This series has multiple 3″ tweeter/midranges (2 double-cubes per speaker) also named “twiddlers” by Bose. This is where Bose got the vision of their infamous “double cubes” mounted to the walls by drawing them from the 601 III’s, placing them in cute little plastic boxes, migrating them around the room & then using shorter “wanna-be-subs” in a single box in a corner.
The 601 III’s perform better than their precursors, the 601 I’s & II’s, because of their nicely designed, rear-firing, slotted bass port.
Bose 601 III was designed back in the mid-’80s when 60’s-70’s classic rock was widespread & 80’s rock/dance music was arising, which did not have near as much manufactured bass as the more recent stuff.
Also, synthesizers have been used more & more to replace real highs/lows that instruments played artificially.
These speakers were more developed for actual live music, performed by artists, not artificial, computer-generated music. They can play that stuff well but weren’t necessarily created for it.
All in all, the 601 Series III’s will put a smile on your mouth when you listen to them. Anywhere you stand/sit in the room will sound like you are in stereo, no matter how you turn.
4. Bose Soundlink Mini (Bluetooth)
I can testify to early Bose Portable speakers being some of the real pioneers in that field – the SoundLink Mini being an extremely competitive contender for years.
It’s clear that Bose’s creativity in building capable, small full-range drivers carried over to their Bluetooth speakers.
The build quality is amazing. It features a unibody metal case that just reeks of high-quality manufacturing.
The design is classy and illustrates a tabletop well. The speaker has a satisfying heft to it that I can’t describe other than to suggest that you try it out at your local shop.
I can feel the quality seeping out of it, holding it in my hands. Simply put, it’s a speaker that lasts a very long time.
Even better is the sound quality. It’s simply incredible what this thing puts out. Crystal clear room-filling sound.
When I listen to classical music, this thing plays Wagner perfectly. When I listen to more bass music, it also plays it perfectly.
Also, this thing can be cranked up extremely loudly. I mean VERY loudly – loud enough to provide music for a party. Yet it maintains its perfect sound quality even at maximum volume.
I have also had its smaller SoundLink Micro cousin for when I’m playing basketball, and it really is impressive.
Even though this legendary speaker is discontinued, a Bose Soundlink Mini limited edition (renewed) is available on Amazon.
Bose’s direct/reflecting sound system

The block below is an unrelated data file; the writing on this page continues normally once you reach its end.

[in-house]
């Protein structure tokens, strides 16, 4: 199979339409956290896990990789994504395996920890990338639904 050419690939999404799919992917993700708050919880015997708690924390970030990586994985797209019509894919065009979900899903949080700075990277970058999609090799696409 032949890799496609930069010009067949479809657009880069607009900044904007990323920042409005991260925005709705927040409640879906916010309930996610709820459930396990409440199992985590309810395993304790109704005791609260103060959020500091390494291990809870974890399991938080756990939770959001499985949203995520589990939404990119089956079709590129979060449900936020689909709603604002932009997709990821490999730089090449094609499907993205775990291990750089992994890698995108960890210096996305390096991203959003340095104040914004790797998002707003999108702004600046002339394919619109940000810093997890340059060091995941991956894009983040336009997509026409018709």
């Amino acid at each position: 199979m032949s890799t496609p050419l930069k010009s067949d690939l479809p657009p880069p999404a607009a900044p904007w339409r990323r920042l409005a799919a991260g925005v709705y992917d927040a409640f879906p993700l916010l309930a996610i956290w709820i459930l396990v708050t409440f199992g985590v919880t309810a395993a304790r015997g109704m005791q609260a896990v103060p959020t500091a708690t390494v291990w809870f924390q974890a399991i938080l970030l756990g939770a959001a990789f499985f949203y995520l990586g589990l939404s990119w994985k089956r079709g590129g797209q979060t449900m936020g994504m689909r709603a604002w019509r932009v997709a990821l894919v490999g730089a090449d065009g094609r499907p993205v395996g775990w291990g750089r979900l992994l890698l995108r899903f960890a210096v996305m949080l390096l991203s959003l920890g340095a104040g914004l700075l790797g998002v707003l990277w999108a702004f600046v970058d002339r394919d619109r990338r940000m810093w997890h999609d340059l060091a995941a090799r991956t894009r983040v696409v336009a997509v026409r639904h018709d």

Bose built its first direct/reflecting loudspeaker in 1968, developing the 901 series, and its first clients were secured through agreements with the military and NASA.
The development of direct reflection was based on Bose’s earlier research, which revealed that more than 80% of what people heard at the concert, for instance, was echoed the sound. The quality of the listening experience depended on sound reflecting off walls, floors, and ceilings.
Bose decided that their disappointment in speakers on the market resulted from only directed sound straight forward.
To gain a better spatial distribution of sound, Bose designed the 901, which placed 8/9 transducers in the speaker to the speaker’s rear, where the sound could bounce before it reached the listener.
The 901 utilized an active equalizer to allow the speaker to play the audio spectrum.
Bose also spread the direct/reflecting concept to lower-priced speakers in the company line and started marketing speakers to the broad public for usage in home stereo systems.
Bose’s electromagnetic suspension
Engineering was certainly one of Bose’s strongest suits back in the day.
They could take common cabinet materials and rather standard-issue components and dial them into differing degrees of success.
Like the original 2201, a 1/8th sphere that included 22 drivers developed to throw a wide distribution of sound from the corner of a room to the gemstones and cubes that folded away nicely to make room-filling surround in a discreet package – Bose took novel techniques to audio design.
And they indeed tried things few others were willing to. Bose’s magnetic ride suspensions were incredibly innovative.
As audiophiles, we only appreciate lifestyle companies like Bose when we take them at whole face value.
They aren’t an audiophile company. They may have challenged the norms that audiophiles and traditional engineers standardized, but they weren’t trying to replace truly reference-grade hardware.
They were trying to achieve a more pleasant sound using various concepts to appeal to a wide range of preferences, often sub-par conditions, for a real audiophile set.
With their unique tuning, EQ, and coloration, Bose offers many a fun experience.
In any case, the suspension system was (and still is) revolutionary.
Development started in the 80s and employed linear motors to smooth out the ride. The video demos are a riot – it had so much power it could quite literally leap over objects.